The Journey to Becoming an Interventional Pain Management Physician: From College to Medical School to Residency and Fellowship

Describing what education it takes to become an interventional pain physician and anesthesiologist from college to exams to medical school, internship, residency, and fellowship.

Marco Duran, MD

3/1/20243 min read

doctor holding red stethoscope
doctor holding red stethoscope

Embarking on the path to becoming a medical professional is a challenging yet rewarding journey. For those aspiring to specialize in interventional pain management, the road begins with a solid foundation in education, followed by medical school, residency, and ultimately, fellowship. In this article, we will explore the steps involved in this transformative process.

Step 1: College Education

The first step towards a career in medicine is obtaining a bachelor's degree. While there is no specific major required for admission to medical school, aspiring physicians often pursue a degree in a science-related field such as biology, chemistry, or biochemistry. However, it is important to note that medical schools value well-rounded applicants, so students from diverse academic backgrounds are also considered.

During their undergraduate years, aspiring medical professionals should focus on maintaining a high GPA, participating in extracurricular activities, and gaining relevant experience through internships or research opportunities. These experiences not only enhance their academic profile but also provide valuable insights into the medical field.

Step 2: Medical School

After completing their undergraduate studies, aspiring physicians must attend medical school. Medical school typically lasts for four years and is divided into two phases: preclinical and clinical.

The preclinical phase focuses on building a strong foundation in basic sciences such as anatomy, physiology, pharmacology, and pathology. Students attend lectures, engage in laboratory work, and participate in small-group discussions to develop a comprehensive understanding of the human body and its functions.

Following the preclinical phase, students transition to the clinical phase, where they gain hands-on experience by rotating through various medical specialties. During these rotations, students have the opportunity to interact with patients, observe procedures, and work alongside experienced physicians. This exposure helps them explore different specialties and determine their area of interest.

Throughout medical school, students must also prepare for and pass the United States Medical Licensing Examination (USMLE) Step 1 and Step 2 exams. These exams assess their knowledge and competency in basic medical sciences and clinical skills.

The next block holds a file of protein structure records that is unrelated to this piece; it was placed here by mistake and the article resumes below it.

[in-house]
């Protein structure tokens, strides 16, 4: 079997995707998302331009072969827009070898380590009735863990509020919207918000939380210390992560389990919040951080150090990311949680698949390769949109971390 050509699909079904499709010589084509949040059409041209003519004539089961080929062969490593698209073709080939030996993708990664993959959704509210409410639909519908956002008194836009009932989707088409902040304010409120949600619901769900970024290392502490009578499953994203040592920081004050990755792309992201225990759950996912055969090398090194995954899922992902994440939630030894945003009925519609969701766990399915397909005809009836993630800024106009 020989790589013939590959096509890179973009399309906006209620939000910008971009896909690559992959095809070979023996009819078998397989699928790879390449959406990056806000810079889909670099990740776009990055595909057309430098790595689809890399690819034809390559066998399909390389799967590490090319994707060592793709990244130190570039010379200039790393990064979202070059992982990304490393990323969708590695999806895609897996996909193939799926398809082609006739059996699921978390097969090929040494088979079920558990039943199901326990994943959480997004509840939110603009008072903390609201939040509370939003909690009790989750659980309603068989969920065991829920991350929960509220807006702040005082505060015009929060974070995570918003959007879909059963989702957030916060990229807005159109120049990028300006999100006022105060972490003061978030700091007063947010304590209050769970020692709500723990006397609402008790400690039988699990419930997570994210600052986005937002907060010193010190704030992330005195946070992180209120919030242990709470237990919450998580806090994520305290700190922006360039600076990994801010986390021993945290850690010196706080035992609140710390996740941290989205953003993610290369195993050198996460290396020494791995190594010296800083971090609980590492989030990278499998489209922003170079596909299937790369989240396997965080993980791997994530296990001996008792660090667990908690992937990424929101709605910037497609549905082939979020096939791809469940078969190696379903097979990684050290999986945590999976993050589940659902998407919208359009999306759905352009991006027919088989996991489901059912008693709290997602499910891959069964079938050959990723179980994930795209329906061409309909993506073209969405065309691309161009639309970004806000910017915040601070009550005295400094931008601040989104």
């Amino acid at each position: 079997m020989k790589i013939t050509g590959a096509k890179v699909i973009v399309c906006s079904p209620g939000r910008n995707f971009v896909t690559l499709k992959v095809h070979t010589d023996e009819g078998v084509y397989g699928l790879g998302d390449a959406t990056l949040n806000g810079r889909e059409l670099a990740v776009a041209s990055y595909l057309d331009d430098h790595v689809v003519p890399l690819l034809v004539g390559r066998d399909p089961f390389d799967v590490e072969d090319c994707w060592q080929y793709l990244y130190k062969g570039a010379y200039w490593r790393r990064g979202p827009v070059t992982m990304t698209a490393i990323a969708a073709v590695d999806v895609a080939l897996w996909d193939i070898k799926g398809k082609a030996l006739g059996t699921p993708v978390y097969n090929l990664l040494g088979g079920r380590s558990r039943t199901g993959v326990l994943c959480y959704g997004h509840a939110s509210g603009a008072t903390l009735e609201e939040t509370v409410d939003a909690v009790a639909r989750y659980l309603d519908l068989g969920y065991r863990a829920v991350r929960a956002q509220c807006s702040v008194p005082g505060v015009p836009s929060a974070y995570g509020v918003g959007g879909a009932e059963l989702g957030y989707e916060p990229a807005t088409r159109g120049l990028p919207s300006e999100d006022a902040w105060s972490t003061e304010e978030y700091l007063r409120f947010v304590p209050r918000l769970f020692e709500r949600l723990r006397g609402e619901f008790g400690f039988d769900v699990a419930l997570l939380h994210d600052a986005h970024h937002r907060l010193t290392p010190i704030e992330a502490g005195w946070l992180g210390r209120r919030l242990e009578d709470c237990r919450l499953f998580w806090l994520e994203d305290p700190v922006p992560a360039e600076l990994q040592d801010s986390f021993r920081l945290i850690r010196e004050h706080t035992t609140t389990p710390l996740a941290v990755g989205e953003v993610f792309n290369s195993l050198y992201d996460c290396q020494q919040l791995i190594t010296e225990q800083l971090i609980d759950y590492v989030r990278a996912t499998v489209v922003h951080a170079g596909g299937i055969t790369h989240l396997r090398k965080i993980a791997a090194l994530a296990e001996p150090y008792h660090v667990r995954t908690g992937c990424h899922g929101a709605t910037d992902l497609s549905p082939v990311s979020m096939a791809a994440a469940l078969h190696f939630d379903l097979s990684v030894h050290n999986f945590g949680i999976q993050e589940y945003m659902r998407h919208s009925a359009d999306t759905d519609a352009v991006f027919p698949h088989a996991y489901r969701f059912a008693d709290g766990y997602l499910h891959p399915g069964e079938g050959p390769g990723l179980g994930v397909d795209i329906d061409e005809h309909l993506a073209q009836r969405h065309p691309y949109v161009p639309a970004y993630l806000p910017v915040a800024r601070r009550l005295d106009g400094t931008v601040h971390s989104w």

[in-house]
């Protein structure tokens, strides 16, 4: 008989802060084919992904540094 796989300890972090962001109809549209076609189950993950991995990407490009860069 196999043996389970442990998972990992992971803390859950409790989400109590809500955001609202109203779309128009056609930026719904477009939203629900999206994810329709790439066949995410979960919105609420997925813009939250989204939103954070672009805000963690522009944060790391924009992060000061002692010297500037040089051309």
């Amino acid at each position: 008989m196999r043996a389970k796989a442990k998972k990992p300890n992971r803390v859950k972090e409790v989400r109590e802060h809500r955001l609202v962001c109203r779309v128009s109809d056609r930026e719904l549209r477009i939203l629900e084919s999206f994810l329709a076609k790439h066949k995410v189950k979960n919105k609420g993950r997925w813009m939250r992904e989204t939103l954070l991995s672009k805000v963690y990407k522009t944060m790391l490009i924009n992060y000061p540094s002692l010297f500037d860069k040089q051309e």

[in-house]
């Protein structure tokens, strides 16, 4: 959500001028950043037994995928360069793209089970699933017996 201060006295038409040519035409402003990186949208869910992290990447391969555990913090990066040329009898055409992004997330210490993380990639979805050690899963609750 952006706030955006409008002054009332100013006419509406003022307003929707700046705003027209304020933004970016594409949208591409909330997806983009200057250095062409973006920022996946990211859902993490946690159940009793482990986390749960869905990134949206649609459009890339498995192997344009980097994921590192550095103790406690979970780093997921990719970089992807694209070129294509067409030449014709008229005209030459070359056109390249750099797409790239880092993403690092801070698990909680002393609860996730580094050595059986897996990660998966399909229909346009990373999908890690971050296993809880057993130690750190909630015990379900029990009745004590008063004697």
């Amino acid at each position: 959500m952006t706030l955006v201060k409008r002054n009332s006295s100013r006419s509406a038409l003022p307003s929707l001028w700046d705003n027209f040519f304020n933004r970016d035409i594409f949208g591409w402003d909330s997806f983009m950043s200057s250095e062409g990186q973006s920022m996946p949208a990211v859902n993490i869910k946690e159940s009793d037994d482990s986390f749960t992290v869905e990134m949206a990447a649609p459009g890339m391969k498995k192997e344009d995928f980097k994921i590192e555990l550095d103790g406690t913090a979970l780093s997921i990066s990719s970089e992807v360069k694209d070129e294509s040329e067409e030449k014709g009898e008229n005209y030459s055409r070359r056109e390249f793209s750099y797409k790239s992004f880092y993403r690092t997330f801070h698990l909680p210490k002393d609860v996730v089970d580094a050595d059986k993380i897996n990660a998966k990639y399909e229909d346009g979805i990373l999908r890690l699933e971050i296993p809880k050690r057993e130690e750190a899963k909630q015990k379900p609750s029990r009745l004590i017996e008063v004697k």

Step 3: Residency in Anesthesiology

After graduating from medical school, aspiring interventional pain management physicians must complete a residency program in anesthesiology. Anesthesiology residency typically lasts for four years and provides comprehensive training in perioperative care, pain management, and critical care.

During their residency, aspiring physicians work closely with attending physicians and fellow residents to develop their clinical skills. They gain hands-on experience in administering anesthesia, managing pain, and caring for patients before, during, and after surgical procedures.

Residency also involves rotations through various subspecialties within anesthesiology, including neuroanesthesia, pediatric anesthesia, and cardiac anesthesia. These rotations allow residents to gain exposure to different patient populations and develop a well-rounded skill set.

During the course of their residency, residents are required to complete the USMLE Step 3 exam, which assesses their readiness to practice medicine independently.

Step 4: Fellowship in Interventional Pain Management

Upon completion of their anesthesiology residency, aspiring interventional pain management physicians can pursue a fellowship in the field. A fellowship in interventional pain management typically lasts for one to two years and provides specialized training in diagnosing and treating chronic pain conditions.

During the fellowship, physicians work closely with experienced pain management specialists and gain expertise in various interventional procedures such as epidural steroid injections, nerve blocks, radiofrequency ablation, and spinal cord stimulation. They also learn to develop comprehensive pain management plans tailored to individual patients.

Additionally, fellows have the opportunity to conduct research, present their findings at conferences, and publish scholarly articles. This research experience enhances their understanding of pain management and contributes to the advancement of the field.


Becoming an interventional pain management physician requires dedication, perseverance, and a commitment to lifelong learning. The journey from college to medical school to residency and fellowship is a rigorous one, but it lays the foundation for a fulfilling career in helping patients manage chronic pain and improve their quality of life.

By following these steps and embracing the challenges along the way, aspiring physicians can embark on a transformative journey towards becoming skilled interventional pain management physicians. From there forward there of course will be additional challenges as physicians navigate hospital or practice politics, and perfecting their craft (which is a constantly moving target).